scsh-0.6.7 -> scsh-0.7 has substantial changes, and introduces grievous error hga@xxxxxx 10 Jul 2019 18:30 UTC
Re: scsh-0.6.7 -> scsh-0.7 has substantial changes, and introduces grievous error Lassi Kortela 10 Jul 2019 18:50 UTC
Re: scsh-0.6.7 -> scsh-0.7 has substantial changes, and introduces grievous error hga@xxxxxx 10 Jul 2019 19:43 UTC
Re: scsh-0.6.7 -> scsh-0.7 has substantial changes, and introduces grievous error John Cowan 10 Jul 2019 19:56 UTC
Re: scsh-0.6.7 -> scsh-0.7 has substantial changes, and introduces grievous error hga@xxxxxx 10 Jul 2019 20:05 UTC
Re: scsh-0.6.7 -> scsh-0.7 has substantial changes, and introduces grievous error Lassi Kortela 10 Jul 2019 20:32 UTC
Systems lie about persistence and consistency promises. A lot. hga@xxxxxx 10 Jul 2019 22:10 UTC
Re: Systems lie about persistence and consistency promises. A lot. John Cowan 10 Jul 2019 22:20 UTC
SQLite only SRFI? hga@xxxxxx 11 Jul 2019 01:49 UTC
Re: SQLite only SRFI? John Cowan 11 Jul 2019 03:22 UTC
Re: SQLite only SRFI? hga@xxxxxx 11 Jul 2019 08:19 UTC
Re: SQLite only SRFI? John Cowan 11 Jul 2019 13:32 UTC
Re: Systems lie about persistence and consistency promises. A lot. Lassi Kortela 10 Jul 2019 22:26 UTC
Re: Systems lie about persistence and consistency promises. A lot. Lassi Kortela 10 Jul 2019 22:42 UTC
Re: Systems lie about persistence and consistency promises. A lot. John Cowan 10 Jul 2019 22:49 UTC
Re: Systems lie about persistence and consistency promises. A lot. hga@xxxxxx 10 Jul 2019 23:01 UTC
Re: Systems lie about persistence and consistency promises. A lot. Arthur A. Gleckler 10 Jul 2019 22:51 UTC
Re: Systems lie about persistence and consistency promises. A lot. Lassi Kortela 10 Jul 2019 22:59 UTC
Re: Systems lie about persistence and consistency promises. A lot. hga@xxxxxx 10 Jul 2019 23:19 UTC
Schemepersist, anyone? hga@xxxxxx 10 Jul 2019 23:40 UTC

Re: scsh-0.6.7 -> scsh-0.7 has substantial changes, and introduces grievous error hga@xxxxxx 10 Jul 2019 19:43 UTC

> From: Lassi Kortela <xxxxxx@lassi.io>
> Date: Wednesday, July 10, 2019 1:51 PM

> Ah, good old sync(2) :)
>
> > ;;; Amazingly bogus syscall -- doesn't *actually* sync the filesys.
> > (import-os-error-syscall sync-file-system () "scsh_sync")
>
> > ;;; Amazingly bogus syscall -- doesn't *actually* sync the filesys.
> > (import-lambda-definition-2 %sync-file-system (fd) "scsh_fsync")

> Does anyone lurking here know what's the story with sync() now that SSDs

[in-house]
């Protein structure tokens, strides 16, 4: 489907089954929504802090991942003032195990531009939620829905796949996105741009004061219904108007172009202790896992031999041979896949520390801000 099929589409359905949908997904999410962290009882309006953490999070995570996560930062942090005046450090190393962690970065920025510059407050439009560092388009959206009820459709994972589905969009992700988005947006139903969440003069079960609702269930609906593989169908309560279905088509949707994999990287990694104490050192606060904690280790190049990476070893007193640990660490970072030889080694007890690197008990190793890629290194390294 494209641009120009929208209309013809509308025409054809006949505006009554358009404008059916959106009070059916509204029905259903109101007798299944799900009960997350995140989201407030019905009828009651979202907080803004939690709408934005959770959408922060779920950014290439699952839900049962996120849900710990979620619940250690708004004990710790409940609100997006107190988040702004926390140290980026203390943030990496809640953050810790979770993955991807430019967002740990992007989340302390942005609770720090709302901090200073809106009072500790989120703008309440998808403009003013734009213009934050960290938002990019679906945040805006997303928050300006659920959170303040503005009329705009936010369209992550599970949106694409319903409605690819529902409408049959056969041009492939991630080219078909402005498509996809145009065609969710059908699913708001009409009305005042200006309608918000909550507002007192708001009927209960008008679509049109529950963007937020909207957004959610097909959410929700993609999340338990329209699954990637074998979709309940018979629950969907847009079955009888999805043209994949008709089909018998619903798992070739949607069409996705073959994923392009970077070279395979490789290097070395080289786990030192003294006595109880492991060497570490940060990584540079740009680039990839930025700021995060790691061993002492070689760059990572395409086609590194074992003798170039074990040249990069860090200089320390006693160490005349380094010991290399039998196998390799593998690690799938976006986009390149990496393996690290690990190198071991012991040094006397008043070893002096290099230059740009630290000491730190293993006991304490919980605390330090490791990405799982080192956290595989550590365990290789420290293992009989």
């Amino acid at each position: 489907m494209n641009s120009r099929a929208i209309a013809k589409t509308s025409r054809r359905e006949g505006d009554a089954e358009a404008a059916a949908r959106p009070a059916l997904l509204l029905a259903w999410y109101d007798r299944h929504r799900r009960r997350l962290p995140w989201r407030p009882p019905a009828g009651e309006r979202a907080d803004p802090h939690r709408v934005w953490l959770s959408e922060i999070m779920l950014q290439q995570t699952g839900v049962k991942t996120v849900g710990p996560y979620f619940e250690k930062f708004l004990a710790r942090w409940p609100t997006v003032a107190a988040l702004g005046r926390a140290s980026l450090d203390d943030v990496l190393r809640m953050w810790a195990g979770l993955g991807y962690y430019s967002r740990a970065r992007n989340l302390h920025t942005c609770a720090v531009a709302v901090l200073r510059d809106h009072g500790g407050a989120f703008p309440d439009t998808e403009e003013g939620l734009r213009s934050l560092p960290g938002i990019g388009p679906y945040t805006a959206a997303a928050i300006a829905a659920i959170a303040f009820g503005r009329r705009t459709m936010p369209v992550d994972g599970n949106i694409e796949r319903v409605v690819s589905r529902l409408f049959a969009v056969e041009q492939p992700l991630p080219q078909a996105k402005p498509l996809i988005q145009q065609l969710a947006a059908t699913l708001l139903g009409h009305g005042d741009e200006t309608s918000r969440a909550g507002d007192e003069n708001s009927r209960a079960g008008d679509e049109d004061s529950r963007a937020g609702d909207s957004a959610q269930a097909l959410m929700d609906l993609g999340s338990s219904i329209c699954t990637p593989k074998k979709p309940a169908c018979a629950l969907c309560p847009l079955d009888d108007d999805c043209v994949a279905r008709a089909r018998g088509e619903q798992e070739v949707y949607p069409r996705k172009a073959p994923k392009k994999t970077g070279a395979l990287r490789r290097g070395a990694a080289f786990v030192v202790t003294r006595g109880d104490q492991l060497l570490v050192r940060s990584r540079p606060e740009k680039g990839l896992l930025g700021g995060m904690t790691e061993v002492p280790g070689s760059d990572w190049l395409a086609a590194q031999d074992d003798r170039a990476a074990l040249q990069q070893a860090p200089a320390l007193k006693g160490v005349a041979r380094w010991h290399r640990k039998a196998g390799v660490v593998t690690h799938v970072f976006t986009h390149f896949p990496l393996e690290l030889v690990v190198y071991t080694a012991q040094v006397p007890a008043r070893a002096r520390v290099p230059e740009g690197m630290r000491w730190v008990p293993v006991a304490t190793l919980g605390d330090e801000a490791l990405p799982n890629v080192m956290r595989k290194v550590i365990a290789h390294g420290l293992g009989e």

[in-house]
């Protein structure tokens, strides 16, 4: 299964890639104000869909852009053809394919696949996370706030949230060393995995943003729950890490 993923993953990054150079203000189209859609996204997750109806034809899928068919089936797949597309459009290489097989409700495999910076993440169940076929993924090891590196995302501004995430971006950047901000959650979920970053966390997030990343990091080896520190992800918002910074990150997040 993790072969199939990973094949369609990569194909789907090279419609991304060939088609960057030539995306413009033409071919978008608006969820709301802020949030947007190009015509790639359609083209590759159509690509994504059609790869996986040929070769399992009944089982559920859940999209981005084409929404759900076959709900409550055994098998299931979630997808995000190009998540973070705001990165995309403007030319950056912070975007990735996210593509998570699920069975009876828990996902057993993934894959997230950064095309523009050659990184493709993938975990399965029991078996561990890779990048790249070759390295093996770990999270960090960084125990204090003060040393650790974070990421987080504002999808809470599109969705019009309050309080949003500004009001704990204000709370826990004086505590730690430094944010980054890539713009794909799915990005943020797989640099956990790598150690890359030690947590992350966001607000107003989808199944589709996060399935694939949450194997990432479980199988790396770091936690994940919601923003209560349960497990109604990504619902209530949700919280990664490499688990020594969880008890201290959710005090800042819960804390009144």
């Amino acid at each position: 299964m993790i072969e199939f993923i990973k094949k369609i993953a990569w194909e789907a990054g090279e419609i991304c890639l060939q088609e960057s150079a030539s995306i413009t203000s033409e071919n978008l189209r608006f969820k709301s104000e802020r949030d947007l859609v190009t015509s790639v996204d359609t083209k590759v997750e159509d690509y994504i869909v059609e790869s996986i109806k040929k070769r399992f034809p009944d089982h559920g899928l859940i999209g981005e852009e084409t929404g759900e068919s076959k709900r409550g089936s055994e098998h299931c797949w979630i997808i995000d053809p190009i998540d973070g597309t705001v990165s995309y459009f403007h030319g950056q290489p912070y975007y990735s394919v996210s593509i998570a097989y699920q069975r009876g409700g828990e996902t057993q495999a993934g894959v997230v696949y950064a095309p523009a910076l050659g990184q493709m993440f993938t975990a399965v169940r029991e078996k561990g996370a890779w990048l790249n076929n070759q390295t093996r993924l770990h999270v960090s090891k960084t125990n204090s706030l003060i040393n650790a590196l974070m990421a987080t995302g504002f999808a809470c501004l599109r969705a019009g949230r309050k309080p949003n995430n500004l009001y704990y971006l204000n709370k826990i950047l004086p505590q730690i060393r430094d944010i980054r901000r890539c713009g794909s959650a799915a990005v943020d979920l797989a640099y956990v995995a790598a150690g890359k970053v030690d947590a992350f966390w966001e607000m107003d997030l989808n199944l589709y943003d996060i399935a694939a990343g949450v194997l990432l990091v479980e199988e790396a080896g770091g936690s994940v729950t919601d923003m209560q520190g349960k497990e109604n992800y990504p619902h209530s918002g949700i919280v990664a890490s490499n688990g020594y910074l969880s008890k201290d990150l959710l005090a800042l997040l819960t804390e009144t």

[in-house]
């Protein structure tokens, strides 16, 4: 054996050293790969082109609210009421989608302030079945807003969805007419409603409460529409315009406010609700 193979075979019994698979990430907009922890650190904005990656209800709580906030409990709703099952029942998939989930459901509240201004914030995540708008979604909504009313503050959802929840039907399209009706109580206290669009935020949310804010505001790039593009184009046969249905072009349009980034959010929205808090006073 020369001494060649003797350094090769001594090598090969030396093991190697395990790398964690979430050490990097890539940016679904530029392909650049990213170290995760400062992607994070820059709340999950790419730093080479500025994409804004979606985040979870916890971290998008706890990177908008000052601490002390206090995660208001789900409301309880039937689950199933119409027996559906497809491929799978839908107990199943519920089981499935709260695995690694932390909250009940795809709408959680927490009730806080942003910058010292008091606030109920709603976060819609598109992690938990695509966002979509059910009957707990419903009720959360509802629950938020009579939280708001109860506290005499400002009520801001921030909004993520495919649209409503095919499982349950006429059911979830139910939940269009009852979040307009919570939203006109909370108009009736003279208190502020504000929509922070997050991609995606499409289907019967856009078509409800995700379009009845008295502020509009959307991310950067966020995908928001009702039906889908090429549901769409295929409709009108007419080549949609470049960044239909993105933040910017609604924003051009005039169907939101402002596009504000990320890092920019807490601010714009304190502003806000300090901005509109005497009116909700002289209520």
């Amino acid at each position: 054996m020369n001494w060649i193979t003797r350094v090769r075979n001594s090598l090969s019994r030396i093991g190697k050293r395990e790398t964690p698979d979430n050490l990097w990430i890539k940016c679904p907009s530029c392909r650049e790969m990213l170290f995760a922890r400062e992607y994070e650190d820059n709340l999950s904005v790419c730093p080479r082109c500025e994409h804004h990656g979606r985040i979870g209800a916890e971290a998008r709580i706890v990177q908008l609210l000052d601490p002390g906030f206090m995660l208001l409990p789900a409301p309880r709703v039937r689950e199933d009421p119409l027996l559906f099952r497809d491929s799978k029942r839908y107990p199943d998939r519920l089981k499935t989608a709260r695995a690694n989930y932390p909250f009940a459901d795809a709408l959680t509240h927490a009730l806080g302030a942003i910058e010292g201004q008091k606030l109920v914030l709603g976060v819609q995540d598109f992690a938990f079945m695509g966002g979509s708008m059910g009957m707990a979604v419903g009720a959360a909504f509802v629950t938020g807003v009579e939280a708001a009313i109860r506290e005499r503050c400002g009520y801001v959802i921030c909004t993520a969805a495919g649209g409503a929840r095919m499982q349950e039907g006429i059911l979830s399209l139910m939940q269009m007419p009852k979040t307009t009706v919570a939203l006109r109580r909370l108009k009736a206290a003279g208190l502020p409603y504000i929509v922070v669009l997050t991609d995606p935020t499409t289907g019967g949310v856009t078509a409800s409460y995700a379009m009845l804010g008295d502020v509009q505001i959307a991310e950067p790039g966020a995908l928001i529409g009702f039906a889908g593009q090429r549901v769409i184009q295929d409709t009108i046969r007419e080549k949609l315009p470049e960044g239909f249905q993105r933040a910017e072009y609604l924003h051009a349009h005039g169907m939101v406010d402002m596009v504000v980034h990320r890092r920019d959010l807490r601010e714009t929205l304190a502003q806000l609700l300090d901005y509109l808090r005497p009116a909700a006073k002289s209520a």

> are gradually taking over?
>
> IIRC sync() was always kind of a weird syscall because it basically
> promises safety, but its behavior is so vague and complex that there's
> no clear criteria for how applications should rely on that promise....In
> practice, people resort to wishful thinking and do things like write a
> hundred files calling sync() after each file, or calling sync() then
> waiting a few seconds then calling sync() again to be sure. I've never
> met anybody who can lay out a principled approach for how to use it.

Applications shouldn't depend on sync....  But on e.g. Linux they
shouldn't depend on fsync either, for far too much of the software and
hardware stack lies through its teeth. Linux/Linus has just not cared
about this issue going back to the 1990s, and there are terrible
problems in many parts of its software stack.  E.g. the last time I
checked, the very handy Logical Volume Manager (LVM) did not honor the
promises made by software above or below and hardware below.

I suspect more reliable hardware and affordable UPSes have made
people complacent, with SSDs partly encourage that by being fast (but
many models take that all back by bricking if power is cut at the
wrong time; hypercapacitors are your friend, but even Intel is
dropping them from some of its datacenter line).

"Wishful" ... well, it's always been like that, back in the days of
PDP-11s, in my community the incantation before shutting down for real
was sync;sync;sync, then wait at least 5 seconds for the non-buffer
bloated hardware of the era to finish the job.

> The thing is, kernels typically sync() by themselves every 30-60
> seconds anyway, even if applications do not request it.

It's been that way for a very long time, at least to Research UNIX
Version 7, although looking at my 18.04 Ubuntu, the obviously named
separate process for doing this has probably been absorbed by systemd.

As I'm adding to the SRFI text, if you really care about best effort
writing, review the code in a paranoid database like SQLite.

- Harold